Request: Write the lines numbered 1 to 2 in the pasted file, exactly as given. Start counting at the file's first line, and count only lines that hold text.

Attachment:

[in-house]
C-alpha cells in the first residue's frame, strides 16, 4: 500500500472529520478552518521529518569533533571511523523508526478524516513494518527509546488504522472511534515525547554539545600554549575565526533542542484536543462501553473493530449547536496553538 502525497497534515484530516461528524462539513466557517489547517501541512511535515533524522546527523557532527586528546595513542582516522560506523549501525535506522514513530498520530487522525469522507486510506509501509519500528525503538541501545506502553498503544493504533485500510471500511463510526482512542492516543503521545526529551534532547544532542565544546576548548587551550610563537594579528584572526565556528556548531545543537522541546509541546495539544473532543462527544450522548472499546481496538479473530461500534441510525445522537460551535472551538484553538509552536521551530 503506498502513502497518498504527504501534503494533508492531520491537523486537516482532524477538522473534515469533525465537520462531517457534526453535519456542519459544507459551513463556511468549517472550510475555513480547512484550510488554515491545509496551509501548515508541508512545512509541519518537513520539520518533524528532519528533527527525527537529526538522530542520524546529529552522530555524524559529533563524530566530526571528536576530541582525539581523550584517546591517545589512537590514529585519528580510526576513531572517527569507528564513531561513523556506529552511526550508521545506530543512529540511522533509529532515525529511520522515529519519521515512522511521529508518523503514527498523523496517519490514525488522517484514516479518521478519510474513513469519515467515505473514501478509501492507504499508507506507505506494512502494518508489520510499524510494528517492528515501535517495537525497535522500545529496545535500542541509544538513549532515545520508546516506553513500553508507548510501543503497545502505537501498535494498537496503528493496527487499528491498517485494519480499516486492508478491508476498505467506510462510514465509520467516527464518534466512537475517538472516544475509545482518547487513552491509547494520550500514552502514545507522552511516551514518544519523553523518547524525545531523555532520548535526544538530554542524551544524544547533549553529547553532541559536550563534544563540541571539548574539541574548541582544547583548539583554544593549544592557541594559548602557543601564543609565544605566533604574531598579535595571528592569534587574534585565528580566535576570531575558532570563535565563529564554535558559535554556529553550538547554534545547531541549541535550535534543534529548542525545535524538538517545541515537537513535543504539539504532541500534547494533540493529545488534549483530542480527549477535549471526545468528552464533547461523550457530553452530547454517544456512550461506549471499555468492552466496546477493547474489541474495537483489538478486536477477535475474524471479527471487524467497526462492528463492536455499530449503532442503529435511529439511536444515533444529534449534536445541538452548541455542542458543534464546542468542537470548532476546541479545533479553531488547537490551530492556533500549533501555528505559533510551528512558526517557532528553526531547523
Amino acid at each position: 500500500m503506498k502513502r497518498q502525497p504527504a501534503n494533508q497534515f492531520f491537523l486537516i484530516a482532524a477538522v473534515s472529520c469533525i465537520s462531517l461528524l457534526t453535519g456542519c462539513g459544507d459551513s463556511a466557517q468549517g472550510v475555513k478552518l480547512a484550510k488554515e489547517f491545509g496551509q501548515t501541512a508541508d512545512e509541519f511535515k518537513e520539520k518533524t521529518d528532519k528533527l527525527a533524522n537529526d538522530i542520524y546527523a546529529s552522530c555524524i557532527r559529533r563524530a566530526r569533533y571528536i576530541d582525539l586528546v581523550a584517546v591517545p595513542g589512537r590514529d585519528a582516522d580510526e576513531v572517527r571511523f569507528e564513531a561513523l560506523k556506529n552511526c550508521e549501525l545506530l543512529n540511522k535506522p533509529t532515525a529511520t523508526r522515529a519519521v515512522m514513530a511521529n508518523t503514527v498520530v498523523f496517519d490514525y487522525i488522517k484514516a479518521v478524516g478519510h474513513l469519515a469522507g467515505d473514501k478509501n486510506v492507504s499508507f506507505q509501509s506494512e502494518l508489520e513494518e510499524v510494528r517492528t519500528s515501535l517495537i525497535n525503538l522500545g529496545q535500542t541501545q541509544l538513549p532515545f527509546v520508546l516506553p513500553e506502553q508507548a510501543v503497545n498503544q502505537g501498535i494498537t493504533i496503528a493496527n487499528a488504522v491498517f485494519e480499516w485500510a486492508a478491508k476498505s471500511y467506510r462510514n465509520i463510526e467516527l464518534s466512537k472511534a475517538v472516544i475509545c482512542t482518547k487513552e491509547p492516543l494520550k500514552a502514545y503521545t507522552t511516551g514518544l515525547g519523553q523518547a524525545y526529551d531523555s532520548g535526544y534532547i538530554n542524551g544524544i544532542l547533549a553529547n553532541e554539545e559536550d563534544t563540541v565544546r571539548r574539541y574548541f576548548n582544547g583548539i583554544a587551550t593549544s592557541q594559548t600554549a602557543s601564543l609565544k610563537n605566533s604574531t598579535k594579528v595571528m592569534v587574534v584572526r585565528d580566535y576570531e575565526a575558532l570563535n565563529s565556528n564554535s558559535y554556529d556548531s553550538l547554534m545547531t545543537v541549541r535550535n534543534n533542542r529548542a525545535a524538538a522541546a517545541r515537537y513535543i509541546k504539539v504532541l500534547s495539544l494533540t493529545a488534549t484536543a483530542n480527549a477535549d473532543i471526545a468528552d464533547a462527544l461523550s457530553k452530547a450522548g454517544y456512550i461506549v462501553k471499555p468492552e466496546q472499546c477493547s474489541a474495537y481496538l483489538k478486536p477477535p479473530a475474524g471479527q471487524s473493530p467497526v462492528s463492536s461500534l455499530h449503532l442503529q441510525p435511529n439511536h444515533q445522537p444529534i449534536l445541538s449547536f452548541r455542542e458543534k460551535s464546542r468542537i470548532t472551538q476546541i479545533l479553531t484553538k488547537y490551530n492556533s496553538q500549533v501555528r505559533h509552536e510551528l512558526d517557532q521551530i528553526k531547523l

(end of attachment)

[in-house]
C-alpha cells in the first residue's frame, strides 16, 4: 500500500472529520478552518521529518569533533571511523523508526478524516513494518527509546488504522472511534515525547554539545600554549575565526533542542484536543462501553473493530449547536496553538 502525497497534515484530516461528524462539513466557517489547517501541512511535515533524522546527523557532527586528546595513542582516522560506523549501525535506522514513530498520530487522525469522507486510506509501509519500528525503538541501545506502553498503544493504533485500510471500511463510526482512542492516543503521545526529551534532547544532542565544546576548548587551550610563537594579528584572526565556528556548531545543537522541546509541546495539544473532543462527544450522548472499546481496538479473530461500534441510525445522537460551535472551538484553538509552536521551530 503506498502513502497518498504527504501534503494533508492531520491537523486537516482532524477538522473534515469533525465537520462531517457534526453535519456542519459544507459551513463556511468549517472550510475555513480547512484550510488554515491545509496551509501548515508541508512545512509541519518537513520539520518533524528532519528533527527525527537529526538522530542520524546529529552522530555524524559529533563524530566530526571528536576530541582525539581523550584517546591517545589512537590514529585519528580510526576513531572517527569507528564513531561513523556506529552511526550508521545506530543512529540511522533509529532515525529511520522515529519519521515512522511521529508518523503514527498523523496517519490514525488522517484514516479518521478519510474513513469519515467515505473514501478509501492507504499508507506507505506494512502494518508489520510499524510494528517492528515501535517495537525497535522500545529496545535500542541509544538513549532515545520508546516506553513500553508507548510501543503497545502505537501498535494498537496503528493496527487499528491498517485494519480499516486492508478491508476498505467506510462510514465509520467516527464518534466512537475517538472516544475509545482518547487513552491509547494520550500514552502514545507522552511516551514518544519523553523518547524525545531523555532520548535526544538530554542524551544524544547533549553529547553532541559536550563534544563540541571539548574539541574548541582544547583548539583554544593549544592557541594559548602557543601564543609565544605566533604574531598579535595571528592569534587574534585565528580566535576570531575558532570563535565563529564554535558559535554556529553550538547554534545547531541549541535550535534543534529548542525545535524538538517545541515537537513535543504539539504532541500534547494533540493529545488534549483530542480527549477535549471526545468528552464533547461523550457530553452530547454517544456512550461506549471499555468492552466496546477493547474489541474495537483489538478486536477477535475474524471479527471487524467497526462492528463492536455499530449503532442503529435511529439511536444515533444529534449534536445541538452548541455542542458543534464546542468542537470548532476546541479545533479553531488547537490551530492556533500549533501555528505559533510551528512558526517557532528553526531547523